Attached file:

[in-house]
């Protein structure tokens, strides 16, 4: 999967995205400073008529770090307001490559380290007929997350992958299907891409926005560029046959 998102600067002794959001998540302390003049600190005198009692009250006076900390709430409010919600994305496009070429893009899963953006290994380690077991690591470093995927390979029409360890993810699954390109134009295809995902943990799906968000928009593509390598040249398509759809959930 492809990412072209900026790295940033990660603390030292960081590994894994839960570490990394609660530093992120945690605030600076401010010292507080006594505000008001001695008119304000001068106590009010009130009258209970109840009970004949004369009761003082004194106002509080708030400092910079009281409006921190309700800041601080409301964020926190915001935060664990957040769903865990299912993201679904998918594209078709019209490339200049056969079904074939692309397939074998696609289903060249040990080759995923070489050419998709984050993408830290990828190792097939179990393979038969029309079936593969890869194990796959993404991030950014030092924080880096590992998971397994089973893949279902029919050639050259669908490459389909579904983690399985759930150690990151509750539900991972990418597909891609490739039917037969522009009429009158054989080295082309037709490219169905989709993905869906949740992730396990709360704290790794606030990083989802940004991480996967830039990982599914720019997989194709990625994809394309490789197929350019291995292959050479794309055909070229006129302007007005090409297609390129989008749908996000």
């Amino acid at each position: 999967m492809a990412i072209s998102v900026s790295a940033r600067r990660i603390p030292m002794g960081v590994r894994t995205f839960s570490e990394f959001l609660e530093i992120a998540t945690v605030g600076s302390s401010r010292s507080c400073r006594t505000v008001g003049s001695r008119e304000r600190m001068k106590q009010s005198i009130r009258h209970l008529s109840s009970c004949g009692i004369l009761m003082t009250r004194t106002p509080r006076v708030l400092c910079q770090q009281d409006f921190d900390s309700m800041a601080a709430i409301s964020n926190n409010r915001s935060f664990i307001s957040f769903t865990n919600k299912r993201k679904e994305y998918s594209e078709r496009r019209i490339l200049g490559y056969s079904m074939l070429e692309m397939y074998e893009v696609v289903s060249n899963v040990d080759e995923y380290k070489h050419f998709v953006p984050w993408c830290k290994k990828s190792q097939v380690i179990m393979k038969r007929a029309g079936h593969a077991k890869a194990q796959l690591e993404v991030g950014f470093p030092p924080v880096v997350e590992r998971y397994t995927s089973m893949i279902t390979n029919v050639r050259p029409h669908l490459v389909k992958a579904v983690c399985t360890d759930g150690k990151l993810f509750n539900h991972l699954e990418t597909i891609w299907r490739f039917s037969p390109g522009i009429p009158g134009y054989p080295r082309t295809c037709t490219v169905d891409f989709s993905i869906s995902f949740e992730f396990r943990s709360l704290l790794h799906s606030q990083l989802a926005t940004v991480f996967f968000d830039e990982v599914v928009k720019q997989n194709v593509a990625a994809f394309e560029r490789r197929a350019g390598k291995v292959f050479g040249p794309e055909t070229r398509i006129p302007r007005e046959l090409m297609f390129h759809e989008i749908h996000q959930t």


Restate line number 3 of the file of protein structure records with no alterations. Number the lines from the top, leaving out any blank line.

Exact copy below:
């Amino acid at each position: 999967m492809a990412i072209s998102v900026s790295a940033r600067r990660i603390p030292m002794g960081v590994r894994t995205f839960s570490e990394f959001l609660e530093i992120a998540t945690v605030g600076s302390s401010r010292s507080c400073r006594t505000v008001g003049s001695r008119e304000r600190m001068k106590q009010s005198i009130r009258h209970l008529s109840s009970c004949g009692i004369l009761m003082t009250r004194t106002p509080r006076v708030l400092c910079q770090q009281d409006f921190d900390s309700m800041a601080a709430i409301s964020n926190n409010r915001s935060f664990i307001s957040f769903t865990n919600k299912r993201k679904e994305y998918s594209e078709r496009r019209i490339l200049g490559y056969s079904m074939l070429e692309m397939y074998e893009v696609v289903s060249n899963v040990d080759e995923y380290k070489h050419f998709v953006p984050w993408c830290k290994k990828s190792q097939v380690i179990m393979k038969r007929a029309g079936h593969a077991k890869a194990q796959l690591e993404v991030g950014f470093p030092p924080v880096v997350e590992r998971y397994t995927s089973m893949i279902t390979n029919v050639r050259p029409h669908l490459v389909k992958a579904v983690c399985t360890d759930g150690k990151l993810f509750n539900h991972l699954e990418t597909i891609w299907r490739f039917s037969p390109g522009i009429p009158g134009y054989p080295r082309t295809c037709t490219v169905d891409f989709s993905i869906s995902f949740e992730f396990r943990s709360l704290l790794h799906s606030q990083l989802a926005t940004v991480f996967f968000d830039e990982v599914v928009k720019q997989n194709v593509a990625a994809f394309e560029r490789r197929a350019g390598k291995v292959f050479g040249p794309e055909t070229r398509i006129p302007r007005e046959l090409m297609f390129h759809e989008i749908h996000q959930t």